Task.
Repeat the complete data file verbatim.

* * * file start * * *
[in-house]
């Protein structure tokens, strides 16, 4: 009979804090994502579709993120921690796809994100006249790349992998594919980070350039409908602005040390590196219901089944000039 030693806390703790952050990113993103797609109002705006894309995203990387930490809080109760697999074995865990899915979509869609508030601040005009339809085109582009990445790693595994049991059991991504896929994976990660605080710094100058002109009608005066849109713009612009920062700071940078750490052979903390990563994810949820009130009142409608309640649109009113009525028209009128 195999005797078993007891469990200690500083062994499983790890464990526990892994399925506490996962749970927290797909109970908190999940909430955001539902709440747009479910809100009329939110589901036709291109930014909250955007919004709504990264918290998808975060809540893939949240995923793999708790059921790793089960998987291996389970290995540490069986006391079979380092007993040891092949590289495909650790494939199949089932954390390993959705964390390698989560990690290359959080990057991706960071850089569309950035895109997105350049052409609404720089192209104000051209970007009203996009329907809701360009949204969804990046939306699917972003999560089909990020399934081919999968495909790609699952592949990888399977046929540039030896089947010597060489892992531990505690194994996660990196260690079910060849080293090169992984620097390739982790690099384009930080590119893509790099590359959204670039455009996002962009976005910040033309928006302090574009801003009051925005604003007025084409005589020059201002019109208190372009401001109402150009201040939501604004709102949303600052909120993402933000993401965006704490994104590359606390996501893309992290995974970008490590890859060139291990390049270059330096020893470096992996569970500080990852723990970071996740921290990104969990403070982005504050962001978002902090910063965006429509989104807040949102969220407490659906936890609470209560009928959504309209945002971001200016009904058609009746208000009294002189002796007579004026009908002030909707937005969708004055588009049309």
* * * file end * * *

[in-house]
């Protein structure tokens, strides 16, 4: 009979804090994502579709993120921690796809994100006249790349992998594919980070350039409908602005040390590196219901089944000039 030693806390703790952050990113993103797609109002705006894309995203990387930490809080109760697999074995865990899915979509869609508030601040005009339809085109582009990445790693595994049991059991991504896929994976990660605080710094100058002109009608005066849109713009612009920062700071940078750490052979903390990563994810949820009130009142409608309640649109009113009525028209009128 195999005797078993007891469990200690500083062994499983790890464990526990892994399925506490996962749970927290797909109970908190999940909430955001539902709440747009479910809100009329939110589901036709291109930014909250955007919004709504990264918290998808975060809540893939949240995923793999708790059921790793089960998987291996389970290995540490069986006391079979380092007993040891092949590289495909650790494939199949089932954390390993959705964390390698989560990690290359959080990057991706960071850089569309950035895109997105350049052409609404720089192209104000051209970007009203996009329907809701360009949204969804990046939306699917972003999560089909990020399934081919999968495909790609699952592949990888399977046929540039030896089947010597060489892992531990505690194994996660990196260690079910060849080293090169992984620097390739982790690099384009930080590119893509790099590359959204670039455009996002962009976005910040033309928006302090574009801003009051925005604003007025084409005589020059201002019109208190372009401001109402150009201040939501604004709102949303600052909120993402933000993401965006704490994104590359606390996501893309992290995974970008490590890859060139291990390049270059330096020893470096992996569970500080990852723990970071996740921290990104969990403070982005504050962001978002902090910063965006429509989104807040949102969220407490659906936890609470209560009928959504309209945002971001200016009904058609009746208000009294002189002796007579004026009908002030909707937005969708004055588009049309």